Mainstream Economics – an Outdated System

Economics is not a natural science, but is usually understood as a part of social sciences. Although social sciences focus on different phenomena or take a different point of view, they also have to account for relevant natural laws and cannot simply ignore them. An apt metaphor for the complex economic processes in a live community might be the metabolism of living beings. Metabolism describes the biochemical changes of matter for building the body’s own components, for gaining thermal and kinetic energy, for abandoning faecal matter and by coordinating these cyclic processes through information feedback via the nervous system. Economy might be seen as an extension of individual metabolism to regional, national or even global size, the possible performance of which surpasses the capacity of an individual.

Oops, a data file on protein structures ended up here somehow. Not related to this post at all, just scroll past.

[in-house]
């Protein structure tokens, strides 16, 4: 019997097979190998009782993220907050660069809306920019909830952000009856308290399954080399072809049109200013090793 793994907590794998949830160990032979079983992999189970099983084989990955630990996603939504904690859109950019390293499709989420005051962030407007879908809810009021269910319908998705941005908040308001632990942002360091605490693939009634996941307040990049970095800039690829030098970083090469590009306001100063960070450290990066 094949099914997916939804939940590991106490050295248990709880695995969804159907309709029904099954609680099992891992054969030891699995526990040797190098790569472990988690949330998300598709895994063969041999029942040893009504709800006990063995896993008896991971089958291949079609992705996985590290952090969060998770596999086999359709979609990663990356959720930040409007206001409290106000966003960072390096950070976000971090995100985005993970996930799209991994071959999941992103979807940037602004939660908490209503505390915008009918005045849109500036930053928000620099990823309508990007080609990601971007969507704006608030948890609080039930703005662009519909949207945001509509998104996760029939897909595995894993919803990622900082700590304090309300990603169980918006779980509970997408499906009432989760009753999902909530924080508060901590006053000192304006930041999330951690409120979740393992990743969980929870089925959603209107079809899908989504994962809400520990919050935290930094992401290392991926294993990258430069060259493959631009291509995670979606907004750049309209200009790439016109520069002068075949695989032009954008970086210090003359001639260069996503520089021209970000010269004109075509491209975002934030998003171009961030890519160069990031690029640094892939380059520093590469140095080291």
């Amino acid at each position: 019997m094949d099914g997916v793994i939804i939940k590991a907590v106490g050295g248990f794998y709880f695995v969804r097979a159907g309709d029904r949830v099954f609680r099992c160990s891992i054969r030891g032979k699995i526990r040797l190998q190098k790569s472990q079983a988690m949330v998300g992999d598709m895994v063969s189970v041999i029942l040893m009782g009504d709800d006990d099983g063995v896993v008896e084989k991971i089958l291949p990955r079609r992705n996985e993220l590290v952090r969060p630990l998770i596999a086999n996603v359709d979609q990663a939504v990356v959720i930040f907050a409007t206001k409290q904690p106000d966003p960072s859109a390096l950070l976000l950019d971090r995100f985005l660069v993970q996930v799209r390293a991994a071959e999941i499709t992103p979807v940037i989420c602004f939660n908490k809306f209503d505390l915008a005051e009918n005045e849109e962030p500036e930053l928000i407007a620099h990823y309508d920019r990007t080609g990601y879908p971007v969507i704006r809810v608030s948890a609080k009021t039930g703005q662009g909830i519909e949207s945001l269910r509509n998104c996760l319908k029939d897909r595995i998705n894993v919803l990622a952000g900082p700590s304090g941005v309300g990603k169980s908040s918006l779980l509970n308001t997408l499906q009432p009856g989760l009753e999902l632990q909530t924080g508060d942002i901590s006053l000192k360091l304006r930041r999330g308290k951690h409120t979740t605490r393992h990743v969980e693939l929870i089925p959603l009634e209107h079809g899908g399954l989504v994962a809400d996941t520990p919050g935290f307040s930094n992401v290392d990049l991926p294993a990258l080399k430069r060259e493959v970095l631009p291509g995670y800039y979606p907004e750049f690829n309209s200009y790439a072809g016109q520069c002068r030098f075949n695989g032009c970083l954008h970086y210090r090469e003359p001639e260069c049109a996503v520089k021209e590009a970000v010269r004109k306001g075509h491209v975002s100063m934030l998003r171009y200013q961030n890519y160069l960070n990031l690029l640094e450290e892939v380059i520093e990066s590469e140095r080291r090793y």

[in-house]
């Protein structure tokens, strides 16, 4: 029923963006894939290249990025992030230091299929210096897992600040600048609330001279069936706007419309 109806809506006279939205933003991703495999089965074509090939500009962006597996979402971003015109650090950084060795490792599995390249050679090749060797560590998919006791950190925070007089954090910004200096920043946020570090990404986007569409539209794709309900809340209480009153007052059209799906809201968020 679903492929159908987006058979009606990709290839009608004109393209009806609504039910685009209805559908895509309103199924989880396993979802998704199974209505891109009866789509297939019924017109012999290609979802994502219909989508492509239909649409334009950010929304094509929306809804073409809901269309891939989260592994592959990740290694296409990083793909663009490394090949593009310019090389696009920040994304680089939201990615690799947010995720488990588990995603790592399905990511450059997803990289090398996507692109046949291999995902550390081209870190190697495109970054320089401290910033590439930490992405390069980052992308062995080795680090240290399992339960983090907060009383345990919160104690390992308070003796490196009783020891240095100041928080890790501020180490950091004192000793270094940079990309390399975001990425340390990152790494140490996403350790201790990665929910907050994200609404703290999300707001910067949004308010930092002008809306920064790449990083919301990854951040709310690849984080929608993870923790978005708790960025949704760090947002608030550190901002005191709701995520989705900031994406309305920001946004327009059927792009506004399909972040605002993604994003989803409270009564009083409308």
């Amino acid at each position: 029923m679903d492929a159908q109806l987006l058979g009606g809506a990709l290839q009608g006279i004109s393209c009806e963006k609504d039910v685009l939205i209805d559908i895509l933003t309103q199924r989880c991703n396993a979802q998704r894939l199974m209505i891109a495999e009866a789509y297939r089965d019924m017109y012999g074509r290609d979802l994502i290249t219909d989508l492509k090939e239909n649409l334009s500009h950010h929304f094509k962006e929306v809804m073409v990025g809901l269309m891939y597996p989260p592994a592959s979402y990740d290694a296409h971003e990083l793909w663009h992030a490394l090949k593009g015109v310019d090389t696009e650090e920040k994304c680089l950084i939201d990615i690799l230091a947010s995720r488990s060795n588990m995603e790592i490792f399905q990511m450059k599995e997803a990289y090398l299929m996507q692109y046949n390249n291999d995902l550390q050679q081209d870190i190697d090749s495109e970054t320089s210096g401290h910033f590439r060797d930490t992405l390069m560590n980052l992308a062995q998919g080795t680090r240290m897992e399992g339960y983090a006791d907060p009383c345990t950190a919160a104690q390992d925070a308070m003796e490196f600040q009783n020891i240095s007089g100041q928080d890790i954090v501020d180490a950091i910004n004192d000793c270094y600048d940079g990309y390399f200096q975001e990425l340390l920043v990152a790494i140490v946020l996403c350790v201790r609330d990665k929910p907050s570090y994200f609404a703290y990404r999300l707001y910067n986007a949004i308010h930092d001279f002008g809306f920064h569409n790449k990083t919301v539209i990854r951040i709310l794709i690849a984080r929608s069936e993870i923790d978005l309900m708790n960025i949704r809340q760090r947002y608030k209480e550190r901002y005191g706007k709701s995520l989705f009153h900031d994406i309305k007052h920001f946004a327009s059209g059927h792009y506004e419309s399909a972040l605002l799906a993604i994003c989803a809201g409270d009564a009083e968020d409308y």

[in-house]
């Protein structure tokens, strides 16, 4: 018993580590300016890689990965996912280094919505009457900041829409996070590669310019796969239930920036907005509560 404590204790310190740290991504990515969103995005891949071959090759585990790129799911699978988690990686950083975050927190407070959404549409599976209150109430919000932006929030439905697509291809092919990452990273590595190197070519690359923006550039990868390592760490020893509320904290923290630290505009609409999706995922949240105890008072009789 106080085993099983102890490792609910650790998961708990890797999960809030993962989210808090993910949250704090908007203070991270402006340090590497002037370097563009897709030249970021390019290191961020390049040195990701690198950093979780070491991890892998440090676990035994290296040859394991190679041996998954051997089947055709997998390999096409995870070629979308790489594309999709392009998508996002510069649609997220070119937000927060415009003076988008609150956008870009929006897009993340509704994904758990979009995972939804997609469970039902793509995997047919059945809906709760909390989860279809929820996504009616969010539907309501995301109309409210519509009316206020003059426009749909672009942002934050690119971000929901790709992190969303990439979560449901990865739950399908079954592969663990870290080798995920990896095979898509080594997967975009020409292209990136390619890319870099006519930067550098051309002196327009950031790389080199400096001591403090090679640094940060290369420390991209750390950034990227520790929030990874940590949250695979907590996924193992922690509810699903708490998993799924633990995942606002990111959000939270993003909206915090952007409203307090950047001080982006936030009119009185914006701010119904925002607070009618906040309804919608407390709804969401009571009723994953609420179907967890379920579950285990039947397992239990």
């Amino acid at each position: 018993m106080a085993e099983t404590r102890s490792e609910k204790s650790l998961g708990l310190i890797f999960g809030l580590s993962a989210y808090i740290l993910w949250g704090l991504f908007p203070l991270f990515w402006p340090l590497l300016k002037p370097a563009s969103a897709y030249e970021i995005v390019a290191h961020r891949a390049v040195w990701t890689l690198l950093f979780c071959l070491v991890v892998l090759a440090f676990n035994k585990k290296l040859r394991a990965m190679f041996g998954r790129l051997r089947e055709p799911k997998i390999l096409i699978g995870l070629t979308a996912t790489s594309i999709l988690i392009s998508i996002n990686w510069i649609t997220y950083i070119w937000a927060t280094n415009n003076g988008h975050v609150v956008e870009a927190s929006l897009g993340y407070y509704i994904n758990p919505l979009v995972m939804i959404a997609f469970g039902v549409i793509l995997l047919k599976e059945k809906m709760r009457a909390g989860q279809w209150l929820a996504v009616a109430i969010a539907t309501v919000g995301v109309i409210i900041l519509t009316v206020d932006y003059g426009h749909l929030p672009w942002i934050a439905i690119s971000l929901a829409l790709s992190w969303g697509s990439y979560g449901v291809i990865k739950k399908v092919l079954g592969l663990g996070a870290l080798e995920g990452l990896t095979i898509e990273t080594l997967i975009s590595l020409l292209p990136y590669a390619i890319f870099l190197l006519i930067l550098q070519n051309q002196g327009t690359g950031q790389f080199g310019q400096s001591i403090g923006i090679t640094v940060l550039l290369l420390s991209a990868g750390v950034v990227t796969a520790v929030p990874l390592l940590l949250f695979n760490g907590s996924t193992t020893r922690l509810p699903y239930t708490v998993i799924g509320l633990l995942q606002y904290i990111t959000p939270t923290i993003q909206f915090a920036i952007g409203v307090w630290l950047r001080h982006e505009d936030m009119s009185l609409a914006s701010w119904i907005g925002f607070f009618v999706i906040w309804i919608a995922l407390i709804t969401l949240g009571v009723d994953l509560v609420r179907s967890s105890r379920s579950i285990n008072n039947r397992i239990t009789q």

Alas, today’s economic science cannot provide a basis for the organisation of a sound economy. A conspicuous example for the incompetence of economics is the LTCM (Long-Term Capital Management), founded in 1994. The hedge fund worked with theories that were elaborated by two professors, Robert C. Merton and Myron Scholes, who received the Nobel Prize 1997 “… for a new method to determine the value of derivatives.” In its heydays the hedge fund commanded more than 100 billion USD in assets and showed a return on investments of over 40%(!) per annum. Then the Russian Financial Crisis occurred, and Russian Government Bonds, which the LTCM held as security, lost their value. At the end of 1998, the Fed organised a bailout with a number of business partners of LTCM in order to avoid a wider collapse of financial institutions in the US and beyond. Some time later the French Nobel laureate Maurice Allais was asked, what was going wrong, where had Merton and Scholes made a mistake in their calculations? And Allais answered: “The mathematic equations were perfect, there was no mistake. Reality was wrong!” Note the irony in the statement: reality should submit to economists’ fancies?